Java powers many of the popular features and functions you find on cell phones these days, from productivity software and news updates to mobile games and music on the go. Downloading Java applications need not be intimidating or difficult. There are many developers out there who create some fantastic cell phone software, and you can even get some great apps from your mobile service provider.
Download Some Fun and Functionality
Some Java applications available for download are listed below. Be sure to check the resolution of your cell phone against the resolution of the application to make sure they are compatible.
- Bubble Breaker: A simple puzzle game involving the popping of multi-colored bubbles for a high score.
- Opera Mini: A web browser designed for the smaller mobile environment of feature phones, geared more toward WAP and mobile-optimized websites.
- Angry Birds: An alternative version of the popular physics-based casual game with an optimized resolution of 240 x 400 pixels.
- Windows Media Player 11: Allowing the playback of a variety of media files in either a 240 x 320 or 320 x 240 sized cell phone display.
- Abiro Jitter: A streamlined Twitter client with the ability to see timelines, read direct messages, and send out simple 140 character tweets.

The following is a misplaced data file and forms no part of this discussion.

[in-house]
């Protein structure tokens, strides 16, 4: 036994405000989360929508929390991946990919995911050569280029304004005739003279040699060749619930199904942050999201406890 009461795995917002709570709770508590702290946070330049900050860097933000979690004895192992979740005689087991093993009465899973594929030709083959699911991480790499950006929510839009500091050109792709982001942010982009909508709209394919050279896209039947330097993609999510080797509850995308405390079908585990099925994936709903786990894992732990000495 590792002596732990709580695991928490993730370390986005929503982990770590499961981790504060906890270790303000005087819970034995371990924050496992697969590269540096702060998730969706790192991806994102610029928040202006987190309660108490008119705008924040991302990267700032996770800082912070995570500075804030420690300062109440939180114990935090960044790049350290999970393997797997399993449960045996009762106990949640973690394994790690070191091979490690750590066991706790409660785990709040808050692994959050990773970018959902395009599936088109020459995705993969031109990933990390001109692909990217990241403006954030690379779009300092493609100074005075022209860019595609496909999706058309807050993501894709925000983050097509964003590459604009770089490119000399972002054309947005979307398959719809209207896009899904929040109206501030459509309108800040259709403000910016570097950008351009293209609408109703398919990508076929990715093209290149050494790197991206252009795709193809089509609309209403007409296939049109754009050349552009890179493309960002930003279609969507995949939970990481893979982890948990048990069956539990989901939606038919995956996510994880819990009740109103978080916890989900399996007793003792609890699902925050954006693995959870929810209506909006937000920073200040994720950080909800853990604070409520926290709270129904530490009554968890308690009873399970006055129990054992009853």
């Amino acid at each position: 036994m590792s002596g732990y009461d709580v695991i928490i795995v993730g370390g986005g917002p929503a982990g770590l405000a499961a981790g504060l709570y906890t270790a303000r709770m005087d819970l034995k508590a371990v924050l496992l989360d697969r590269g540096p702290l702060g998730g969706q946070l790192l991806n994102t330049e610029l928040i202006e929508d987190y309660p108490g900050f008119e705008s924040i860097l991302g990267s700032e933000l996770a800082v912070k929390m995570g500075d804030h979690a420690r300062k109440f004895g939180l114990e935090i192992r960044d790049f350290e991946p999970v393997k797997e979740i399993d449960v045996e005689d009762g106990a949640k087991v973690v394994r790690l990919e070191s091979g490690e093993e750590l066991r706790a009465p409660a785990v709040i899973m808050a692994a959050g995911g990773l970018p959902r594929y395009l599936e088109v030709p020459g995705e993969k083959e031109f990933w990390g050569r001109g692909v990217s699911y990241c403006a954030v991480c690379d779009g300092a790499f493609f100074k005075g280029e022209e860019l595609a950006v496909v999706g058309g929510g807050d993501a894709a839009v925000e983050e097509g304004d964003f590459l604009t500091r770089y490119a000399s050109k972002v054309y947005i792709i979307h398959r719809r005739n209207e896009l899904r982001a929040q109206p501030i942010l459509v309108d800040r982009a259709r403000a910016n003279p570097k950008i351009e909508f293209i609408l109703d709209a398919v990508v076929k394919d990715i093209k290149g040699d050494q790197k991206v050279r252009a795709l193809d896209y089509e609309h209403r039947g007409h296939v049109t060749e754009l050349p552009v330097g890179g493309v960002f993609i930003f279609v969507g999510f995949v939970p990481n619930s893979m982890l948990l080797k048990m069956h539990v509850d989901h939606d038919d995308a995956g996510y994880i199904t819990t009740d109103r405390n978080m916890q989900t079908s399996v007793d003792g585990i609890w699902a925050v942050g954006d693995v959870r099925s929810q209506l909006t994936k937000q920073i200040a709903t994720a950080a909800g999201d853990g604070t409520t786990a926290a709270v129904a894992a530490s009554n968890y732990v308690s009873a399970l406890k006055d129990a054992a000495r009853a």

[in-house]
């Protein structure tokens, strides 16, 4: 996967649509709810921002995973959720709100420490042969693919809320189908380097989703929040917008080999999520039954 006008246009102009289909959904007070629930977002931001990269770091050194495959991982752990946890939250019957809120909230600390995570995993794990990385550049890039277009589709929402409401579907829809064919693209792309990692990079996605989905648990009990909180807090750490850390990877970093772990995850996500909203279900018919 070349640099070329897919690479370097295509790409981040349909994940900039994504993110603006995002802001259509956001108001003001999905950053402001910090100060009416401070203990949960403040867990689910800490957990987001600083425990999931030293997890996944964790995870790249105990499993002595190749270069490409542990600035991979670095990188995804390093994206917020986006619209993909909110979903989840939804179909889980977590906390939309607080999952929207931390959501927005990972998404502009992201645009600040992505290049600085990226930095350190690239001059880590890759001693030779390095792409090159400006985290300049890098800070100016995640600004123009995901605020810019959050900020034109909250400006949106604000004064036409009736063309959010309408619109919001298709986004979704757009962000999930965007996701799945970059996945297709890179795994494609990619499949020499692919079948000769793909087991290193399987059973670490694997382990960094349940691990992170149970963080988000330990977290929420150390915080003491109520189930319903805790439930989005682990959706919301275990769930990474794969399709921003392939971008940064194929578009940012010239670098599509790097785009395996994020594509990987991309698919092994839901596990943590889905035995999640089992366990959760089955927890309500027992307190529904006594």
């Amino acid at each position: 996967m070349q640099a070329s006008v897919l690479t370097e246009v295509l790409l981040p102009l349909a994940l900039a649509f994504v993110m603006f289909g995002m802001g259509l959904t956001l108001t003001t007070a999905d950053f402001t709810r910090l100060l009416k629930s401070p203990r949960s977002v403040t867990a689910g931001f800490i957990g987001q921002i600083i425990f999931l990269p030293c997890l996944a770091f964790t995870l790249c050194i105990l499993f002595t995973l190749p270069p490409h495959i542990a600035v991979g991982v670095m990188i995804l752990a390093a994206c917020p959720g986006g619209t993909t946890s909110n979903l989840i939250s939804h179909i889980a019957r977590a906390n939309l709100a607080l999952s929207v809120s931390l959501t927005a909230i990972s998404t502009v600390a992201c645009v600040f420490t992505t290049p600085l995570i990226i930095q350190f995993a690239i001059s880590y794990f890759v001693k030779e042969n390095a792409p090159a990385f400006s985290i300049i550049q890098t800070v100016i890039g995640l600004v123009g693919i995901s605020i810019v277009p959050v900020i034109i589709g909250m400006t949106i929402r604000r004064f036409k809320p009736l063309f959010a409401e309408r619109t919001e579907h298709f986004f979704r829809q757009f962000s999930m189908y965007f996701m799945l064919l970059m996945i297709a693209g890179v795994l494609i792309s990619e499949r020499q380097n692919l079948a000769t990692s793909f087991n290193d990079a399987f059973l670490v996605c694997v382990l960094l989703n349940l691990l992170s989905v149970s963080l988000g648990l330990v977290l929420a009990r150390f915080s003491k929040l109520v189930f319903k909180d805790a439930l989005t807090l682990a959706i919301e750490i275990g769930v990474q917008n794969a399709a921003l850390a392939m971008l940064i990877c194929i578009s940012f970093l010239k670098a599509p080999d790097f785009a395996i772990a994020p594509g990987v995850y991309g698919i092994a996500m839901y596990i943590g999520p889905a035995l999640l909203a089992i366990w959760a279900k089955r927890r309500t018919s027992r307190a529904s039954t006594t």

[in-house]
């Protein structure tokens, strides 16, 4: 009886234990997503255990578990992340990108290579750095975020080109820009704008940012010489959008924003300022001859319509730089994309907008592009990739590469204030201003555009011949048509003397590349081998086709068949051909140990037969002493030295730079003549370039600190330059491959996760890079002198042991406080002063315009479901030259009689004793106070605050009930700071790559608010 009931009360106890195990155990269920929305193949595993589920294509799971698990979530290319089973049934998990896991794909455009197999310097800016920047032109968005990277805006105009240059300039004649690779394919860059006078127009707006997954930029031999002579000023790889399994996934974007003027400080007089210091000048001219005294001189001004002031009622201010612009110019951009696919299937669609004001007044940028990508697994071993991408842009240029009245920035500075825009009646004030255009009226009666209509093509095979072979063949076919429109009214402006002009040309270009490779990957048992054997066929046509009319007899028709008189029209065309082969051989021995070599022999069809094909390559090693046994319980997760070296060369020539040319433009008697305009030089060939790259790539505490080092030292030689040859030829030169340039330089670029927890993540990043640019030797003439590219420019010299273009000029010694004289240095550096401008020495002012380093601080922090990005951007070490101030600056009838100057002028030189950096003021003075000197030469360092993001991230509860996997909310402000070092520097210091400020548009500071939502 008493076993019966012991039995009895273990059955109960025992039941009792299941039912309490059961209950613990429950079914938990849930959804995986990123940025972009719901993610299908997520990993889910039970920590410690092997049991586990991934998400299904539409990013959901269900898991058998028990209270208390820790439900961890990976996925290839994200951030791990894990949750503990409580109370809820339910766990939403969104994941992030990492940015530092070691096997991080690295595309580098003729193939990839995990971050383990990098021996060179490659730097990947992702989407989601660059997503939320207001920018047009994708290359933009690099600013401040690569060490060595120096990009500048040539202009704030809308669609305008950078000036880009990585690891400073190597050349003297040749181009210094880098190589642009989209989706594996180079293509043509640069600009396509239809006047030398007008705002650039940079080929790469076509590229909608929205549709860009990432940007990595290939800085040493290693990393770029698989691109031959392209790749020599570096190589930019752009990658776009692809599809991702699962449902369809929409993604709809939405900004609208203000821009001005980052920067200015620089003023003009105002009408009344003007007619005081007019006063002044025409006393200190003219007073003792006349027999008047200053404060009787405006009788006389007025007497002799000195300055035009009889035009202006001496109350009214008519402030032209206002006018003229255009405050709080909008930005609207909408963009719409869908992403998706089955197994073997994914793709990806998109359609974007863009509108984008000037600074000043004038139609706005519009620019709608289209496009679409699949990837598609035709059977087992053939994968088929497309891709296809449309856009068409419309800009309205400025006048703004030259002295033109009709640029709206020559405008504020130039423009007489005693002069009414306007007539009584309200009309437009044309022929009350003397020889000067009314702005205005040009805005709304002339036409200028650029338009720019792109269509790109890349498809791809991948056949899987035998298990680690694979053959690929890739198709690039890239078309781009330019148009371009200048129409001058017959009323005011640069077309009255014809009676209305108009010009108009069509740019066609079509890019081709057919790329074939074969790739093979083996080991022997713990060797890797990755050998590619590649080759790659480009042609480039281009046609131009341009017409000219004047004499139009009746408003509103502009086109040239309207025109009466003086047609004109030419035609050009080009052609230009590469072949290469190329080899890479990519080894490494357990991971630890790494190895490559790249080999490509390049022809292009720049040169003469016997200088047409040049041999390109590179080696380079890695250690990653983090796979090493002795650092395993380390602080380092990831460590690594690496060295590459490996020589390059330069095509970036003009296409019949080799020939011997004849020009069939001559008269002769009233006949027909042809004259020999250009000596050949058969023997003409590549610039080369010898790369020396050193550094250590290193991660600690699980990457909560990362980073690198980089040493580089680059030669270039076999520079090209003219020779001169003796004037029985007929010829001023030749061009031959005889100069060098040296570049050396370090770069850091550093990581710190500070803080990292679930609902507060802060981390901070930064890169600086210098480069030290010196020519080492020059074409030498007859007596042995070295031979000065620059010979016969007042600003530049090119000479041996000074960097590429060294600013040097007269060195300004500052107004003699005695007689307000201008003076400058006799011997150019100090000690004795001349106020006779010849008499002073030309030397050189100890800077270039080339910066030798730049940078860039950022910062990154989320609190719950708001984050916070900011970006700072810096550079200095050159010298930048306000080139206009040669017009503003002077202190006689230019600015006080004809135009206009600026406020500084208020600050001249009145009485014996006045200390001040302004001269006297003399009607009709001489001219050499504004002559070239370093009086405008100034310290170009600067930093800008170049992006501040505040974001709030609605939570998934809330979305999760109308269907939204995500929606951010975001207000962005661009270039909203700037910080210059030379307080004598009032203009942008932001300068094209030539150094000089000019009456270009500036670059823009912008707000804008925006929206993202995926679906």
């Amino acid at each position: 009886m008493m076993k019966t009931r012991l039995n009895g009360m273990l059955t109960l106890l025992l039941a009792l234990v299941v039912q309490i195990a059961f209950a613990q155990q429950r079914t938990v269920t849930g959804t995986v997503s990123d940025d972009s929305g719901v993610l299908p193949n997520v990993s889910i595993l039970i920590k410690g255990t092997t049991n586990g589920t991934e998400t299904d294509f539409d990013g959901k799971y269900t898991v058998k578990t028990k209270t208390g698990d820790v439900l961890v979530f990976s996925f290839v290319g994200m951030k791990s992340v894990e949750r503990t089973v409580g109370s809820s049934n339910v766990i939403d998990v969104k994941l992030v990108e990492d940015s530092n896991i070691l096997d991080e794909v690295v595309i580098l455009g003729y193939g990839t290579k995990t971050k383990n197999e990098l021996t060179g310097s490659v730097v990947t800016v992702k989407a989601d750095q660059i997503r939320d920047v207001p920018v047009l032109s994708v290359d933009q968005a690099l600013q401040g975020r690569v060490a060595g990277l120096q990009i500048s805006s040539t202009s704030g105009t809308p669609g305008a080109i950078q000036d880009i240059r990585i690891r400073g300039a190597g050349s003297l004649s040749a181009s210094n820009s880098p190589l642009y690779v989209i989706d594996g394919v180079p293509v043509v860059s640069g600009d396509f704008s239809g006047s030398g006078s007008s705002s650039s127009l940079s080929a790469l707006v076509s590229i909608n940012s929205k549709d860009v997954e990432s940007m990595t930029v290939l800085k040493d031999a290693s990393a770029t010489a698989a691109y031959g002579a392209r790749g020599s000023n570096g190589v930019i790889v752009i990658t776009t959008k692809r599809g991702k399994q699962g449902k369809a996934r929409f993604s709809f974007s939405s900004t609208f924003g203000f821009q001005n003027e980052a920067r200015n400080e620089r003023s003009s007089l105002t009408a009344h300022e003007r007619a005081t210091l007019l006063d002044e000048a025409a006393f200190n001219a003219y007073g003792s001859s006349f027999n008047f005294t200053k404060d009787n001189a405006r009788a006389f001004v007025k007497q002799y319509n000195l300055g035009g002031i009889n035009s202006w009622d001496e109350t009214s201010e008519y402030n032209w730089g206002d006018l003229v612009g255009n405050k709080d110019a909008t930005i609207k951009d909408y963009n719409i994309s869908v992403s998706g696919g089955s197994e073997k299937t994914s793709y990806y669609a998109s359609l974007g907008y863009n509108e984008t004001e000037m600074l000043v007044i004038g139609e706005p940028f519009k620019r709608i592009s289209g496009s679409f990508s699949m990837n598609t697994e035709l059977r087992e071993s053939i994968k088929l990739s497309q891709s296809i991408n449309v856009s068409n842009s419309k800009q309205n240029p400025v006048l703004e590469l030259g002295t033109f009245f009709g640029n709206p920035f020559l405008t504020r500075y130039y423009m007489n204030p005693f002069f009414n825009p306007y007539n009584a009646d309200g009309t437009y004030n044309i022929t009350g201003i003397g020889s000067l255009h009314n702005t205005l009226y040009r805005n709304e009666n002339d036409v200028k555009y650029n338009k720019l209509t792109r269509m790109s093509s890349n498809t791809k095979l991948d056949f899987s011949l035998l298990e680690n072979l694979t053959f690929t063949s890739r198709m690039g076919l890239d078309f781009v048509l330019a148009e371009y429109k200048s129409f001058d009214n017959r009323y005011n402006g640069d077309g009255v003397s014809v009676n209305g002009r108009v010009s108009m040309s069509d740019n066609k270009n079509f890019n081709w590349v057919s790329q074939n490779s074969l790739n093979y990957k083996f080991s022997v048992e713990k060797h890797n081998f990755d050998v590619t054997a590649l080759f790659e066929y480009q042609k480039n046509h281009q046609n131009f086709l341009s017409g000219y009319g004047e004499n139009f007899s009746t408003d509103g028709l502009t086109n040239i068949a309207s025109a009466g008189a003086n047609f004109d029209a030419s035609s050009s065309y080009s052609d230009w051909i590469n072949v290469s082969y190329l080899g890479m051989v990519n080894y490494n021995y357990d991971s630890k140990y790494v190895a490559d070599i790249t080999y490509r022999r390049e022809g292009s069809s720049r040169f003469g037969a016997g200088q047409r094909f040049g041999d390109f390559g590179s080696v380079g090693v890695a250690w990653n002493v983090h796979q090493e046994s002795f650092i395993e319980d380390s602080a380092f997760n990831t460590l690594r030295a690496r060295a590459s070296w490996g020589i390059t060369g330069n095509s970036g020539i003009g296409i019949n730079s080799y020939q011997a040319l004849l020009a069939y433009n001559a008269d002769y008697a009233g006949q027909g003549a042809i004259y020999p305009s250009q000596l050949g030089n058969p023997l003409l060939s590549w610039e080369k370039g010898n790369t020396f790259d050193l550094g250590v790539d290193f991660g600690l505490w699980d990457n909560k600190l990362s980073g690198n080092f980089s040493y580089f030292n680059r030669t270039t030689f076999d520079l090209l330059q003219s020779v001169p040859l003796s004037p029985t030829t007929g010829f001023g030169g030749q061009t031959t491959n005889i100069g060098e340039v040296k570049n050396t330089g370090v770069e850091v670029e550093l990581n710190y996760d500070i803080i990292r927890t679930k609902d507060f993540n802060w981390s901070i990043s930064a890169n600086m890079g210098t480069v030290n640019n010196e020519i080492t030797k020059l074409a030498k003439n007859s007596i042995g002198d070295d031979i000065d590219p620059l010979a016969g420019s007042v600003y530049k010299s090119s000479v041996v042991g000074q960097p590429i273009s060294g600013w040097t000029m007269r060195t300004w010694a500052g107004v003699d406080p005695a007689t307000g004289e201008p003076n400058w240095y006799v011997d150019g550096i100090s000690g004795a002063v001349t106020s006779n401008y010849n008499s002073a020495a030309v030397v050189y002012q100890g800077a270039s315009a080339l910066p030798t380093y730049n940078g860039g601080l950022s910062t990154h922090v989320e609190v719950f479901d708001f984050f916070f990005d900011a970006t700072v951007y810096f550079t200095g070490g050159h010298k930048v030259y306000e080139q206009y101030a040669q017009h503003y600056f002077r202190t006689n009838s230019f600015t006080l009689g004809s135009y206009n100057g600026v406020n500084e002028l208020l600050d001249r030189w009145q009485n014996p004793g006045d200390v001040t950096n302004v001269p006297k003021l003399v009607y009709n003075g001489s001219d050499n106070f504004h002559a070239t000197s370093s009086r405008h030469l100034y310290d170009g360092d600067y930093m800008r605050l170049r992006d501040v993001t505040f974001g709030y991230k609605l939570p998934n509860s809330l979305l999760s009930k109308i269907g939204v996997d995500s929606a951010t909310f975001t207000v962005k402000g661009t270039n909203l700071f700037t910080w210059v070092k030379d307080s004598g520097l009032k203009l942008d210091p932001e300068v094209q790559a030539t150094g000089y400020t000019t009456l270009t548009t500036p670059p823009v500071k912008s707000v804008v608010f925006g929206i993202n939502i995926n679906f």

- Mig33: An instant messenger client that supports such protocols as Yahoo and Windows Live. It can also be used to make international calls and text messages.
- Litefeeds: An RSS reader for cell phones, though it requires a specific Litefeeds account in order of it to work.'
- iUnit Converter: A simple measurement conversion utility.
- Wapfrog Blackjack: The classic casino card game complete with doubling down and a virtual bankroll.
- Hangman touch: An incredibly simplified version of the word game with minimalist graphics.
Can Java Run on Smartphones?
In order for Java-based programs to work on a compatible cell phone, the cell phone must first be equipped with the suitable software to "understand" the code for these programs. By and large, most feature phones are equipped with this functionality, but not all smartphones have it.
The version of Java running on mobile devices is generally known as Java Platform, Micro Edition (or Java ME for short). The platform was previously known as J2ME, or Java 2 Platform, Micro Edition. The Micro Edition is a slimmed down version of the full desktop Java client and it can run Java files (.JAR or .JAD). Java is generally not used in today's newest smartphone platforms (like iPhone or BlackBerry QNX), but it is still used widely on feature phones like Nokia's S40 series.
In this way, it may be possible to run Java applications on modern smartphones, but you must first install some version of the Java runtime environment in order to do that. This may involve "jailbreaking" your iPhone or "rooting" your Android device. This may void your warranty and, considering that most modern smartphones already have access to robust app stores, the need for Java apps on these devices is significantly diminished.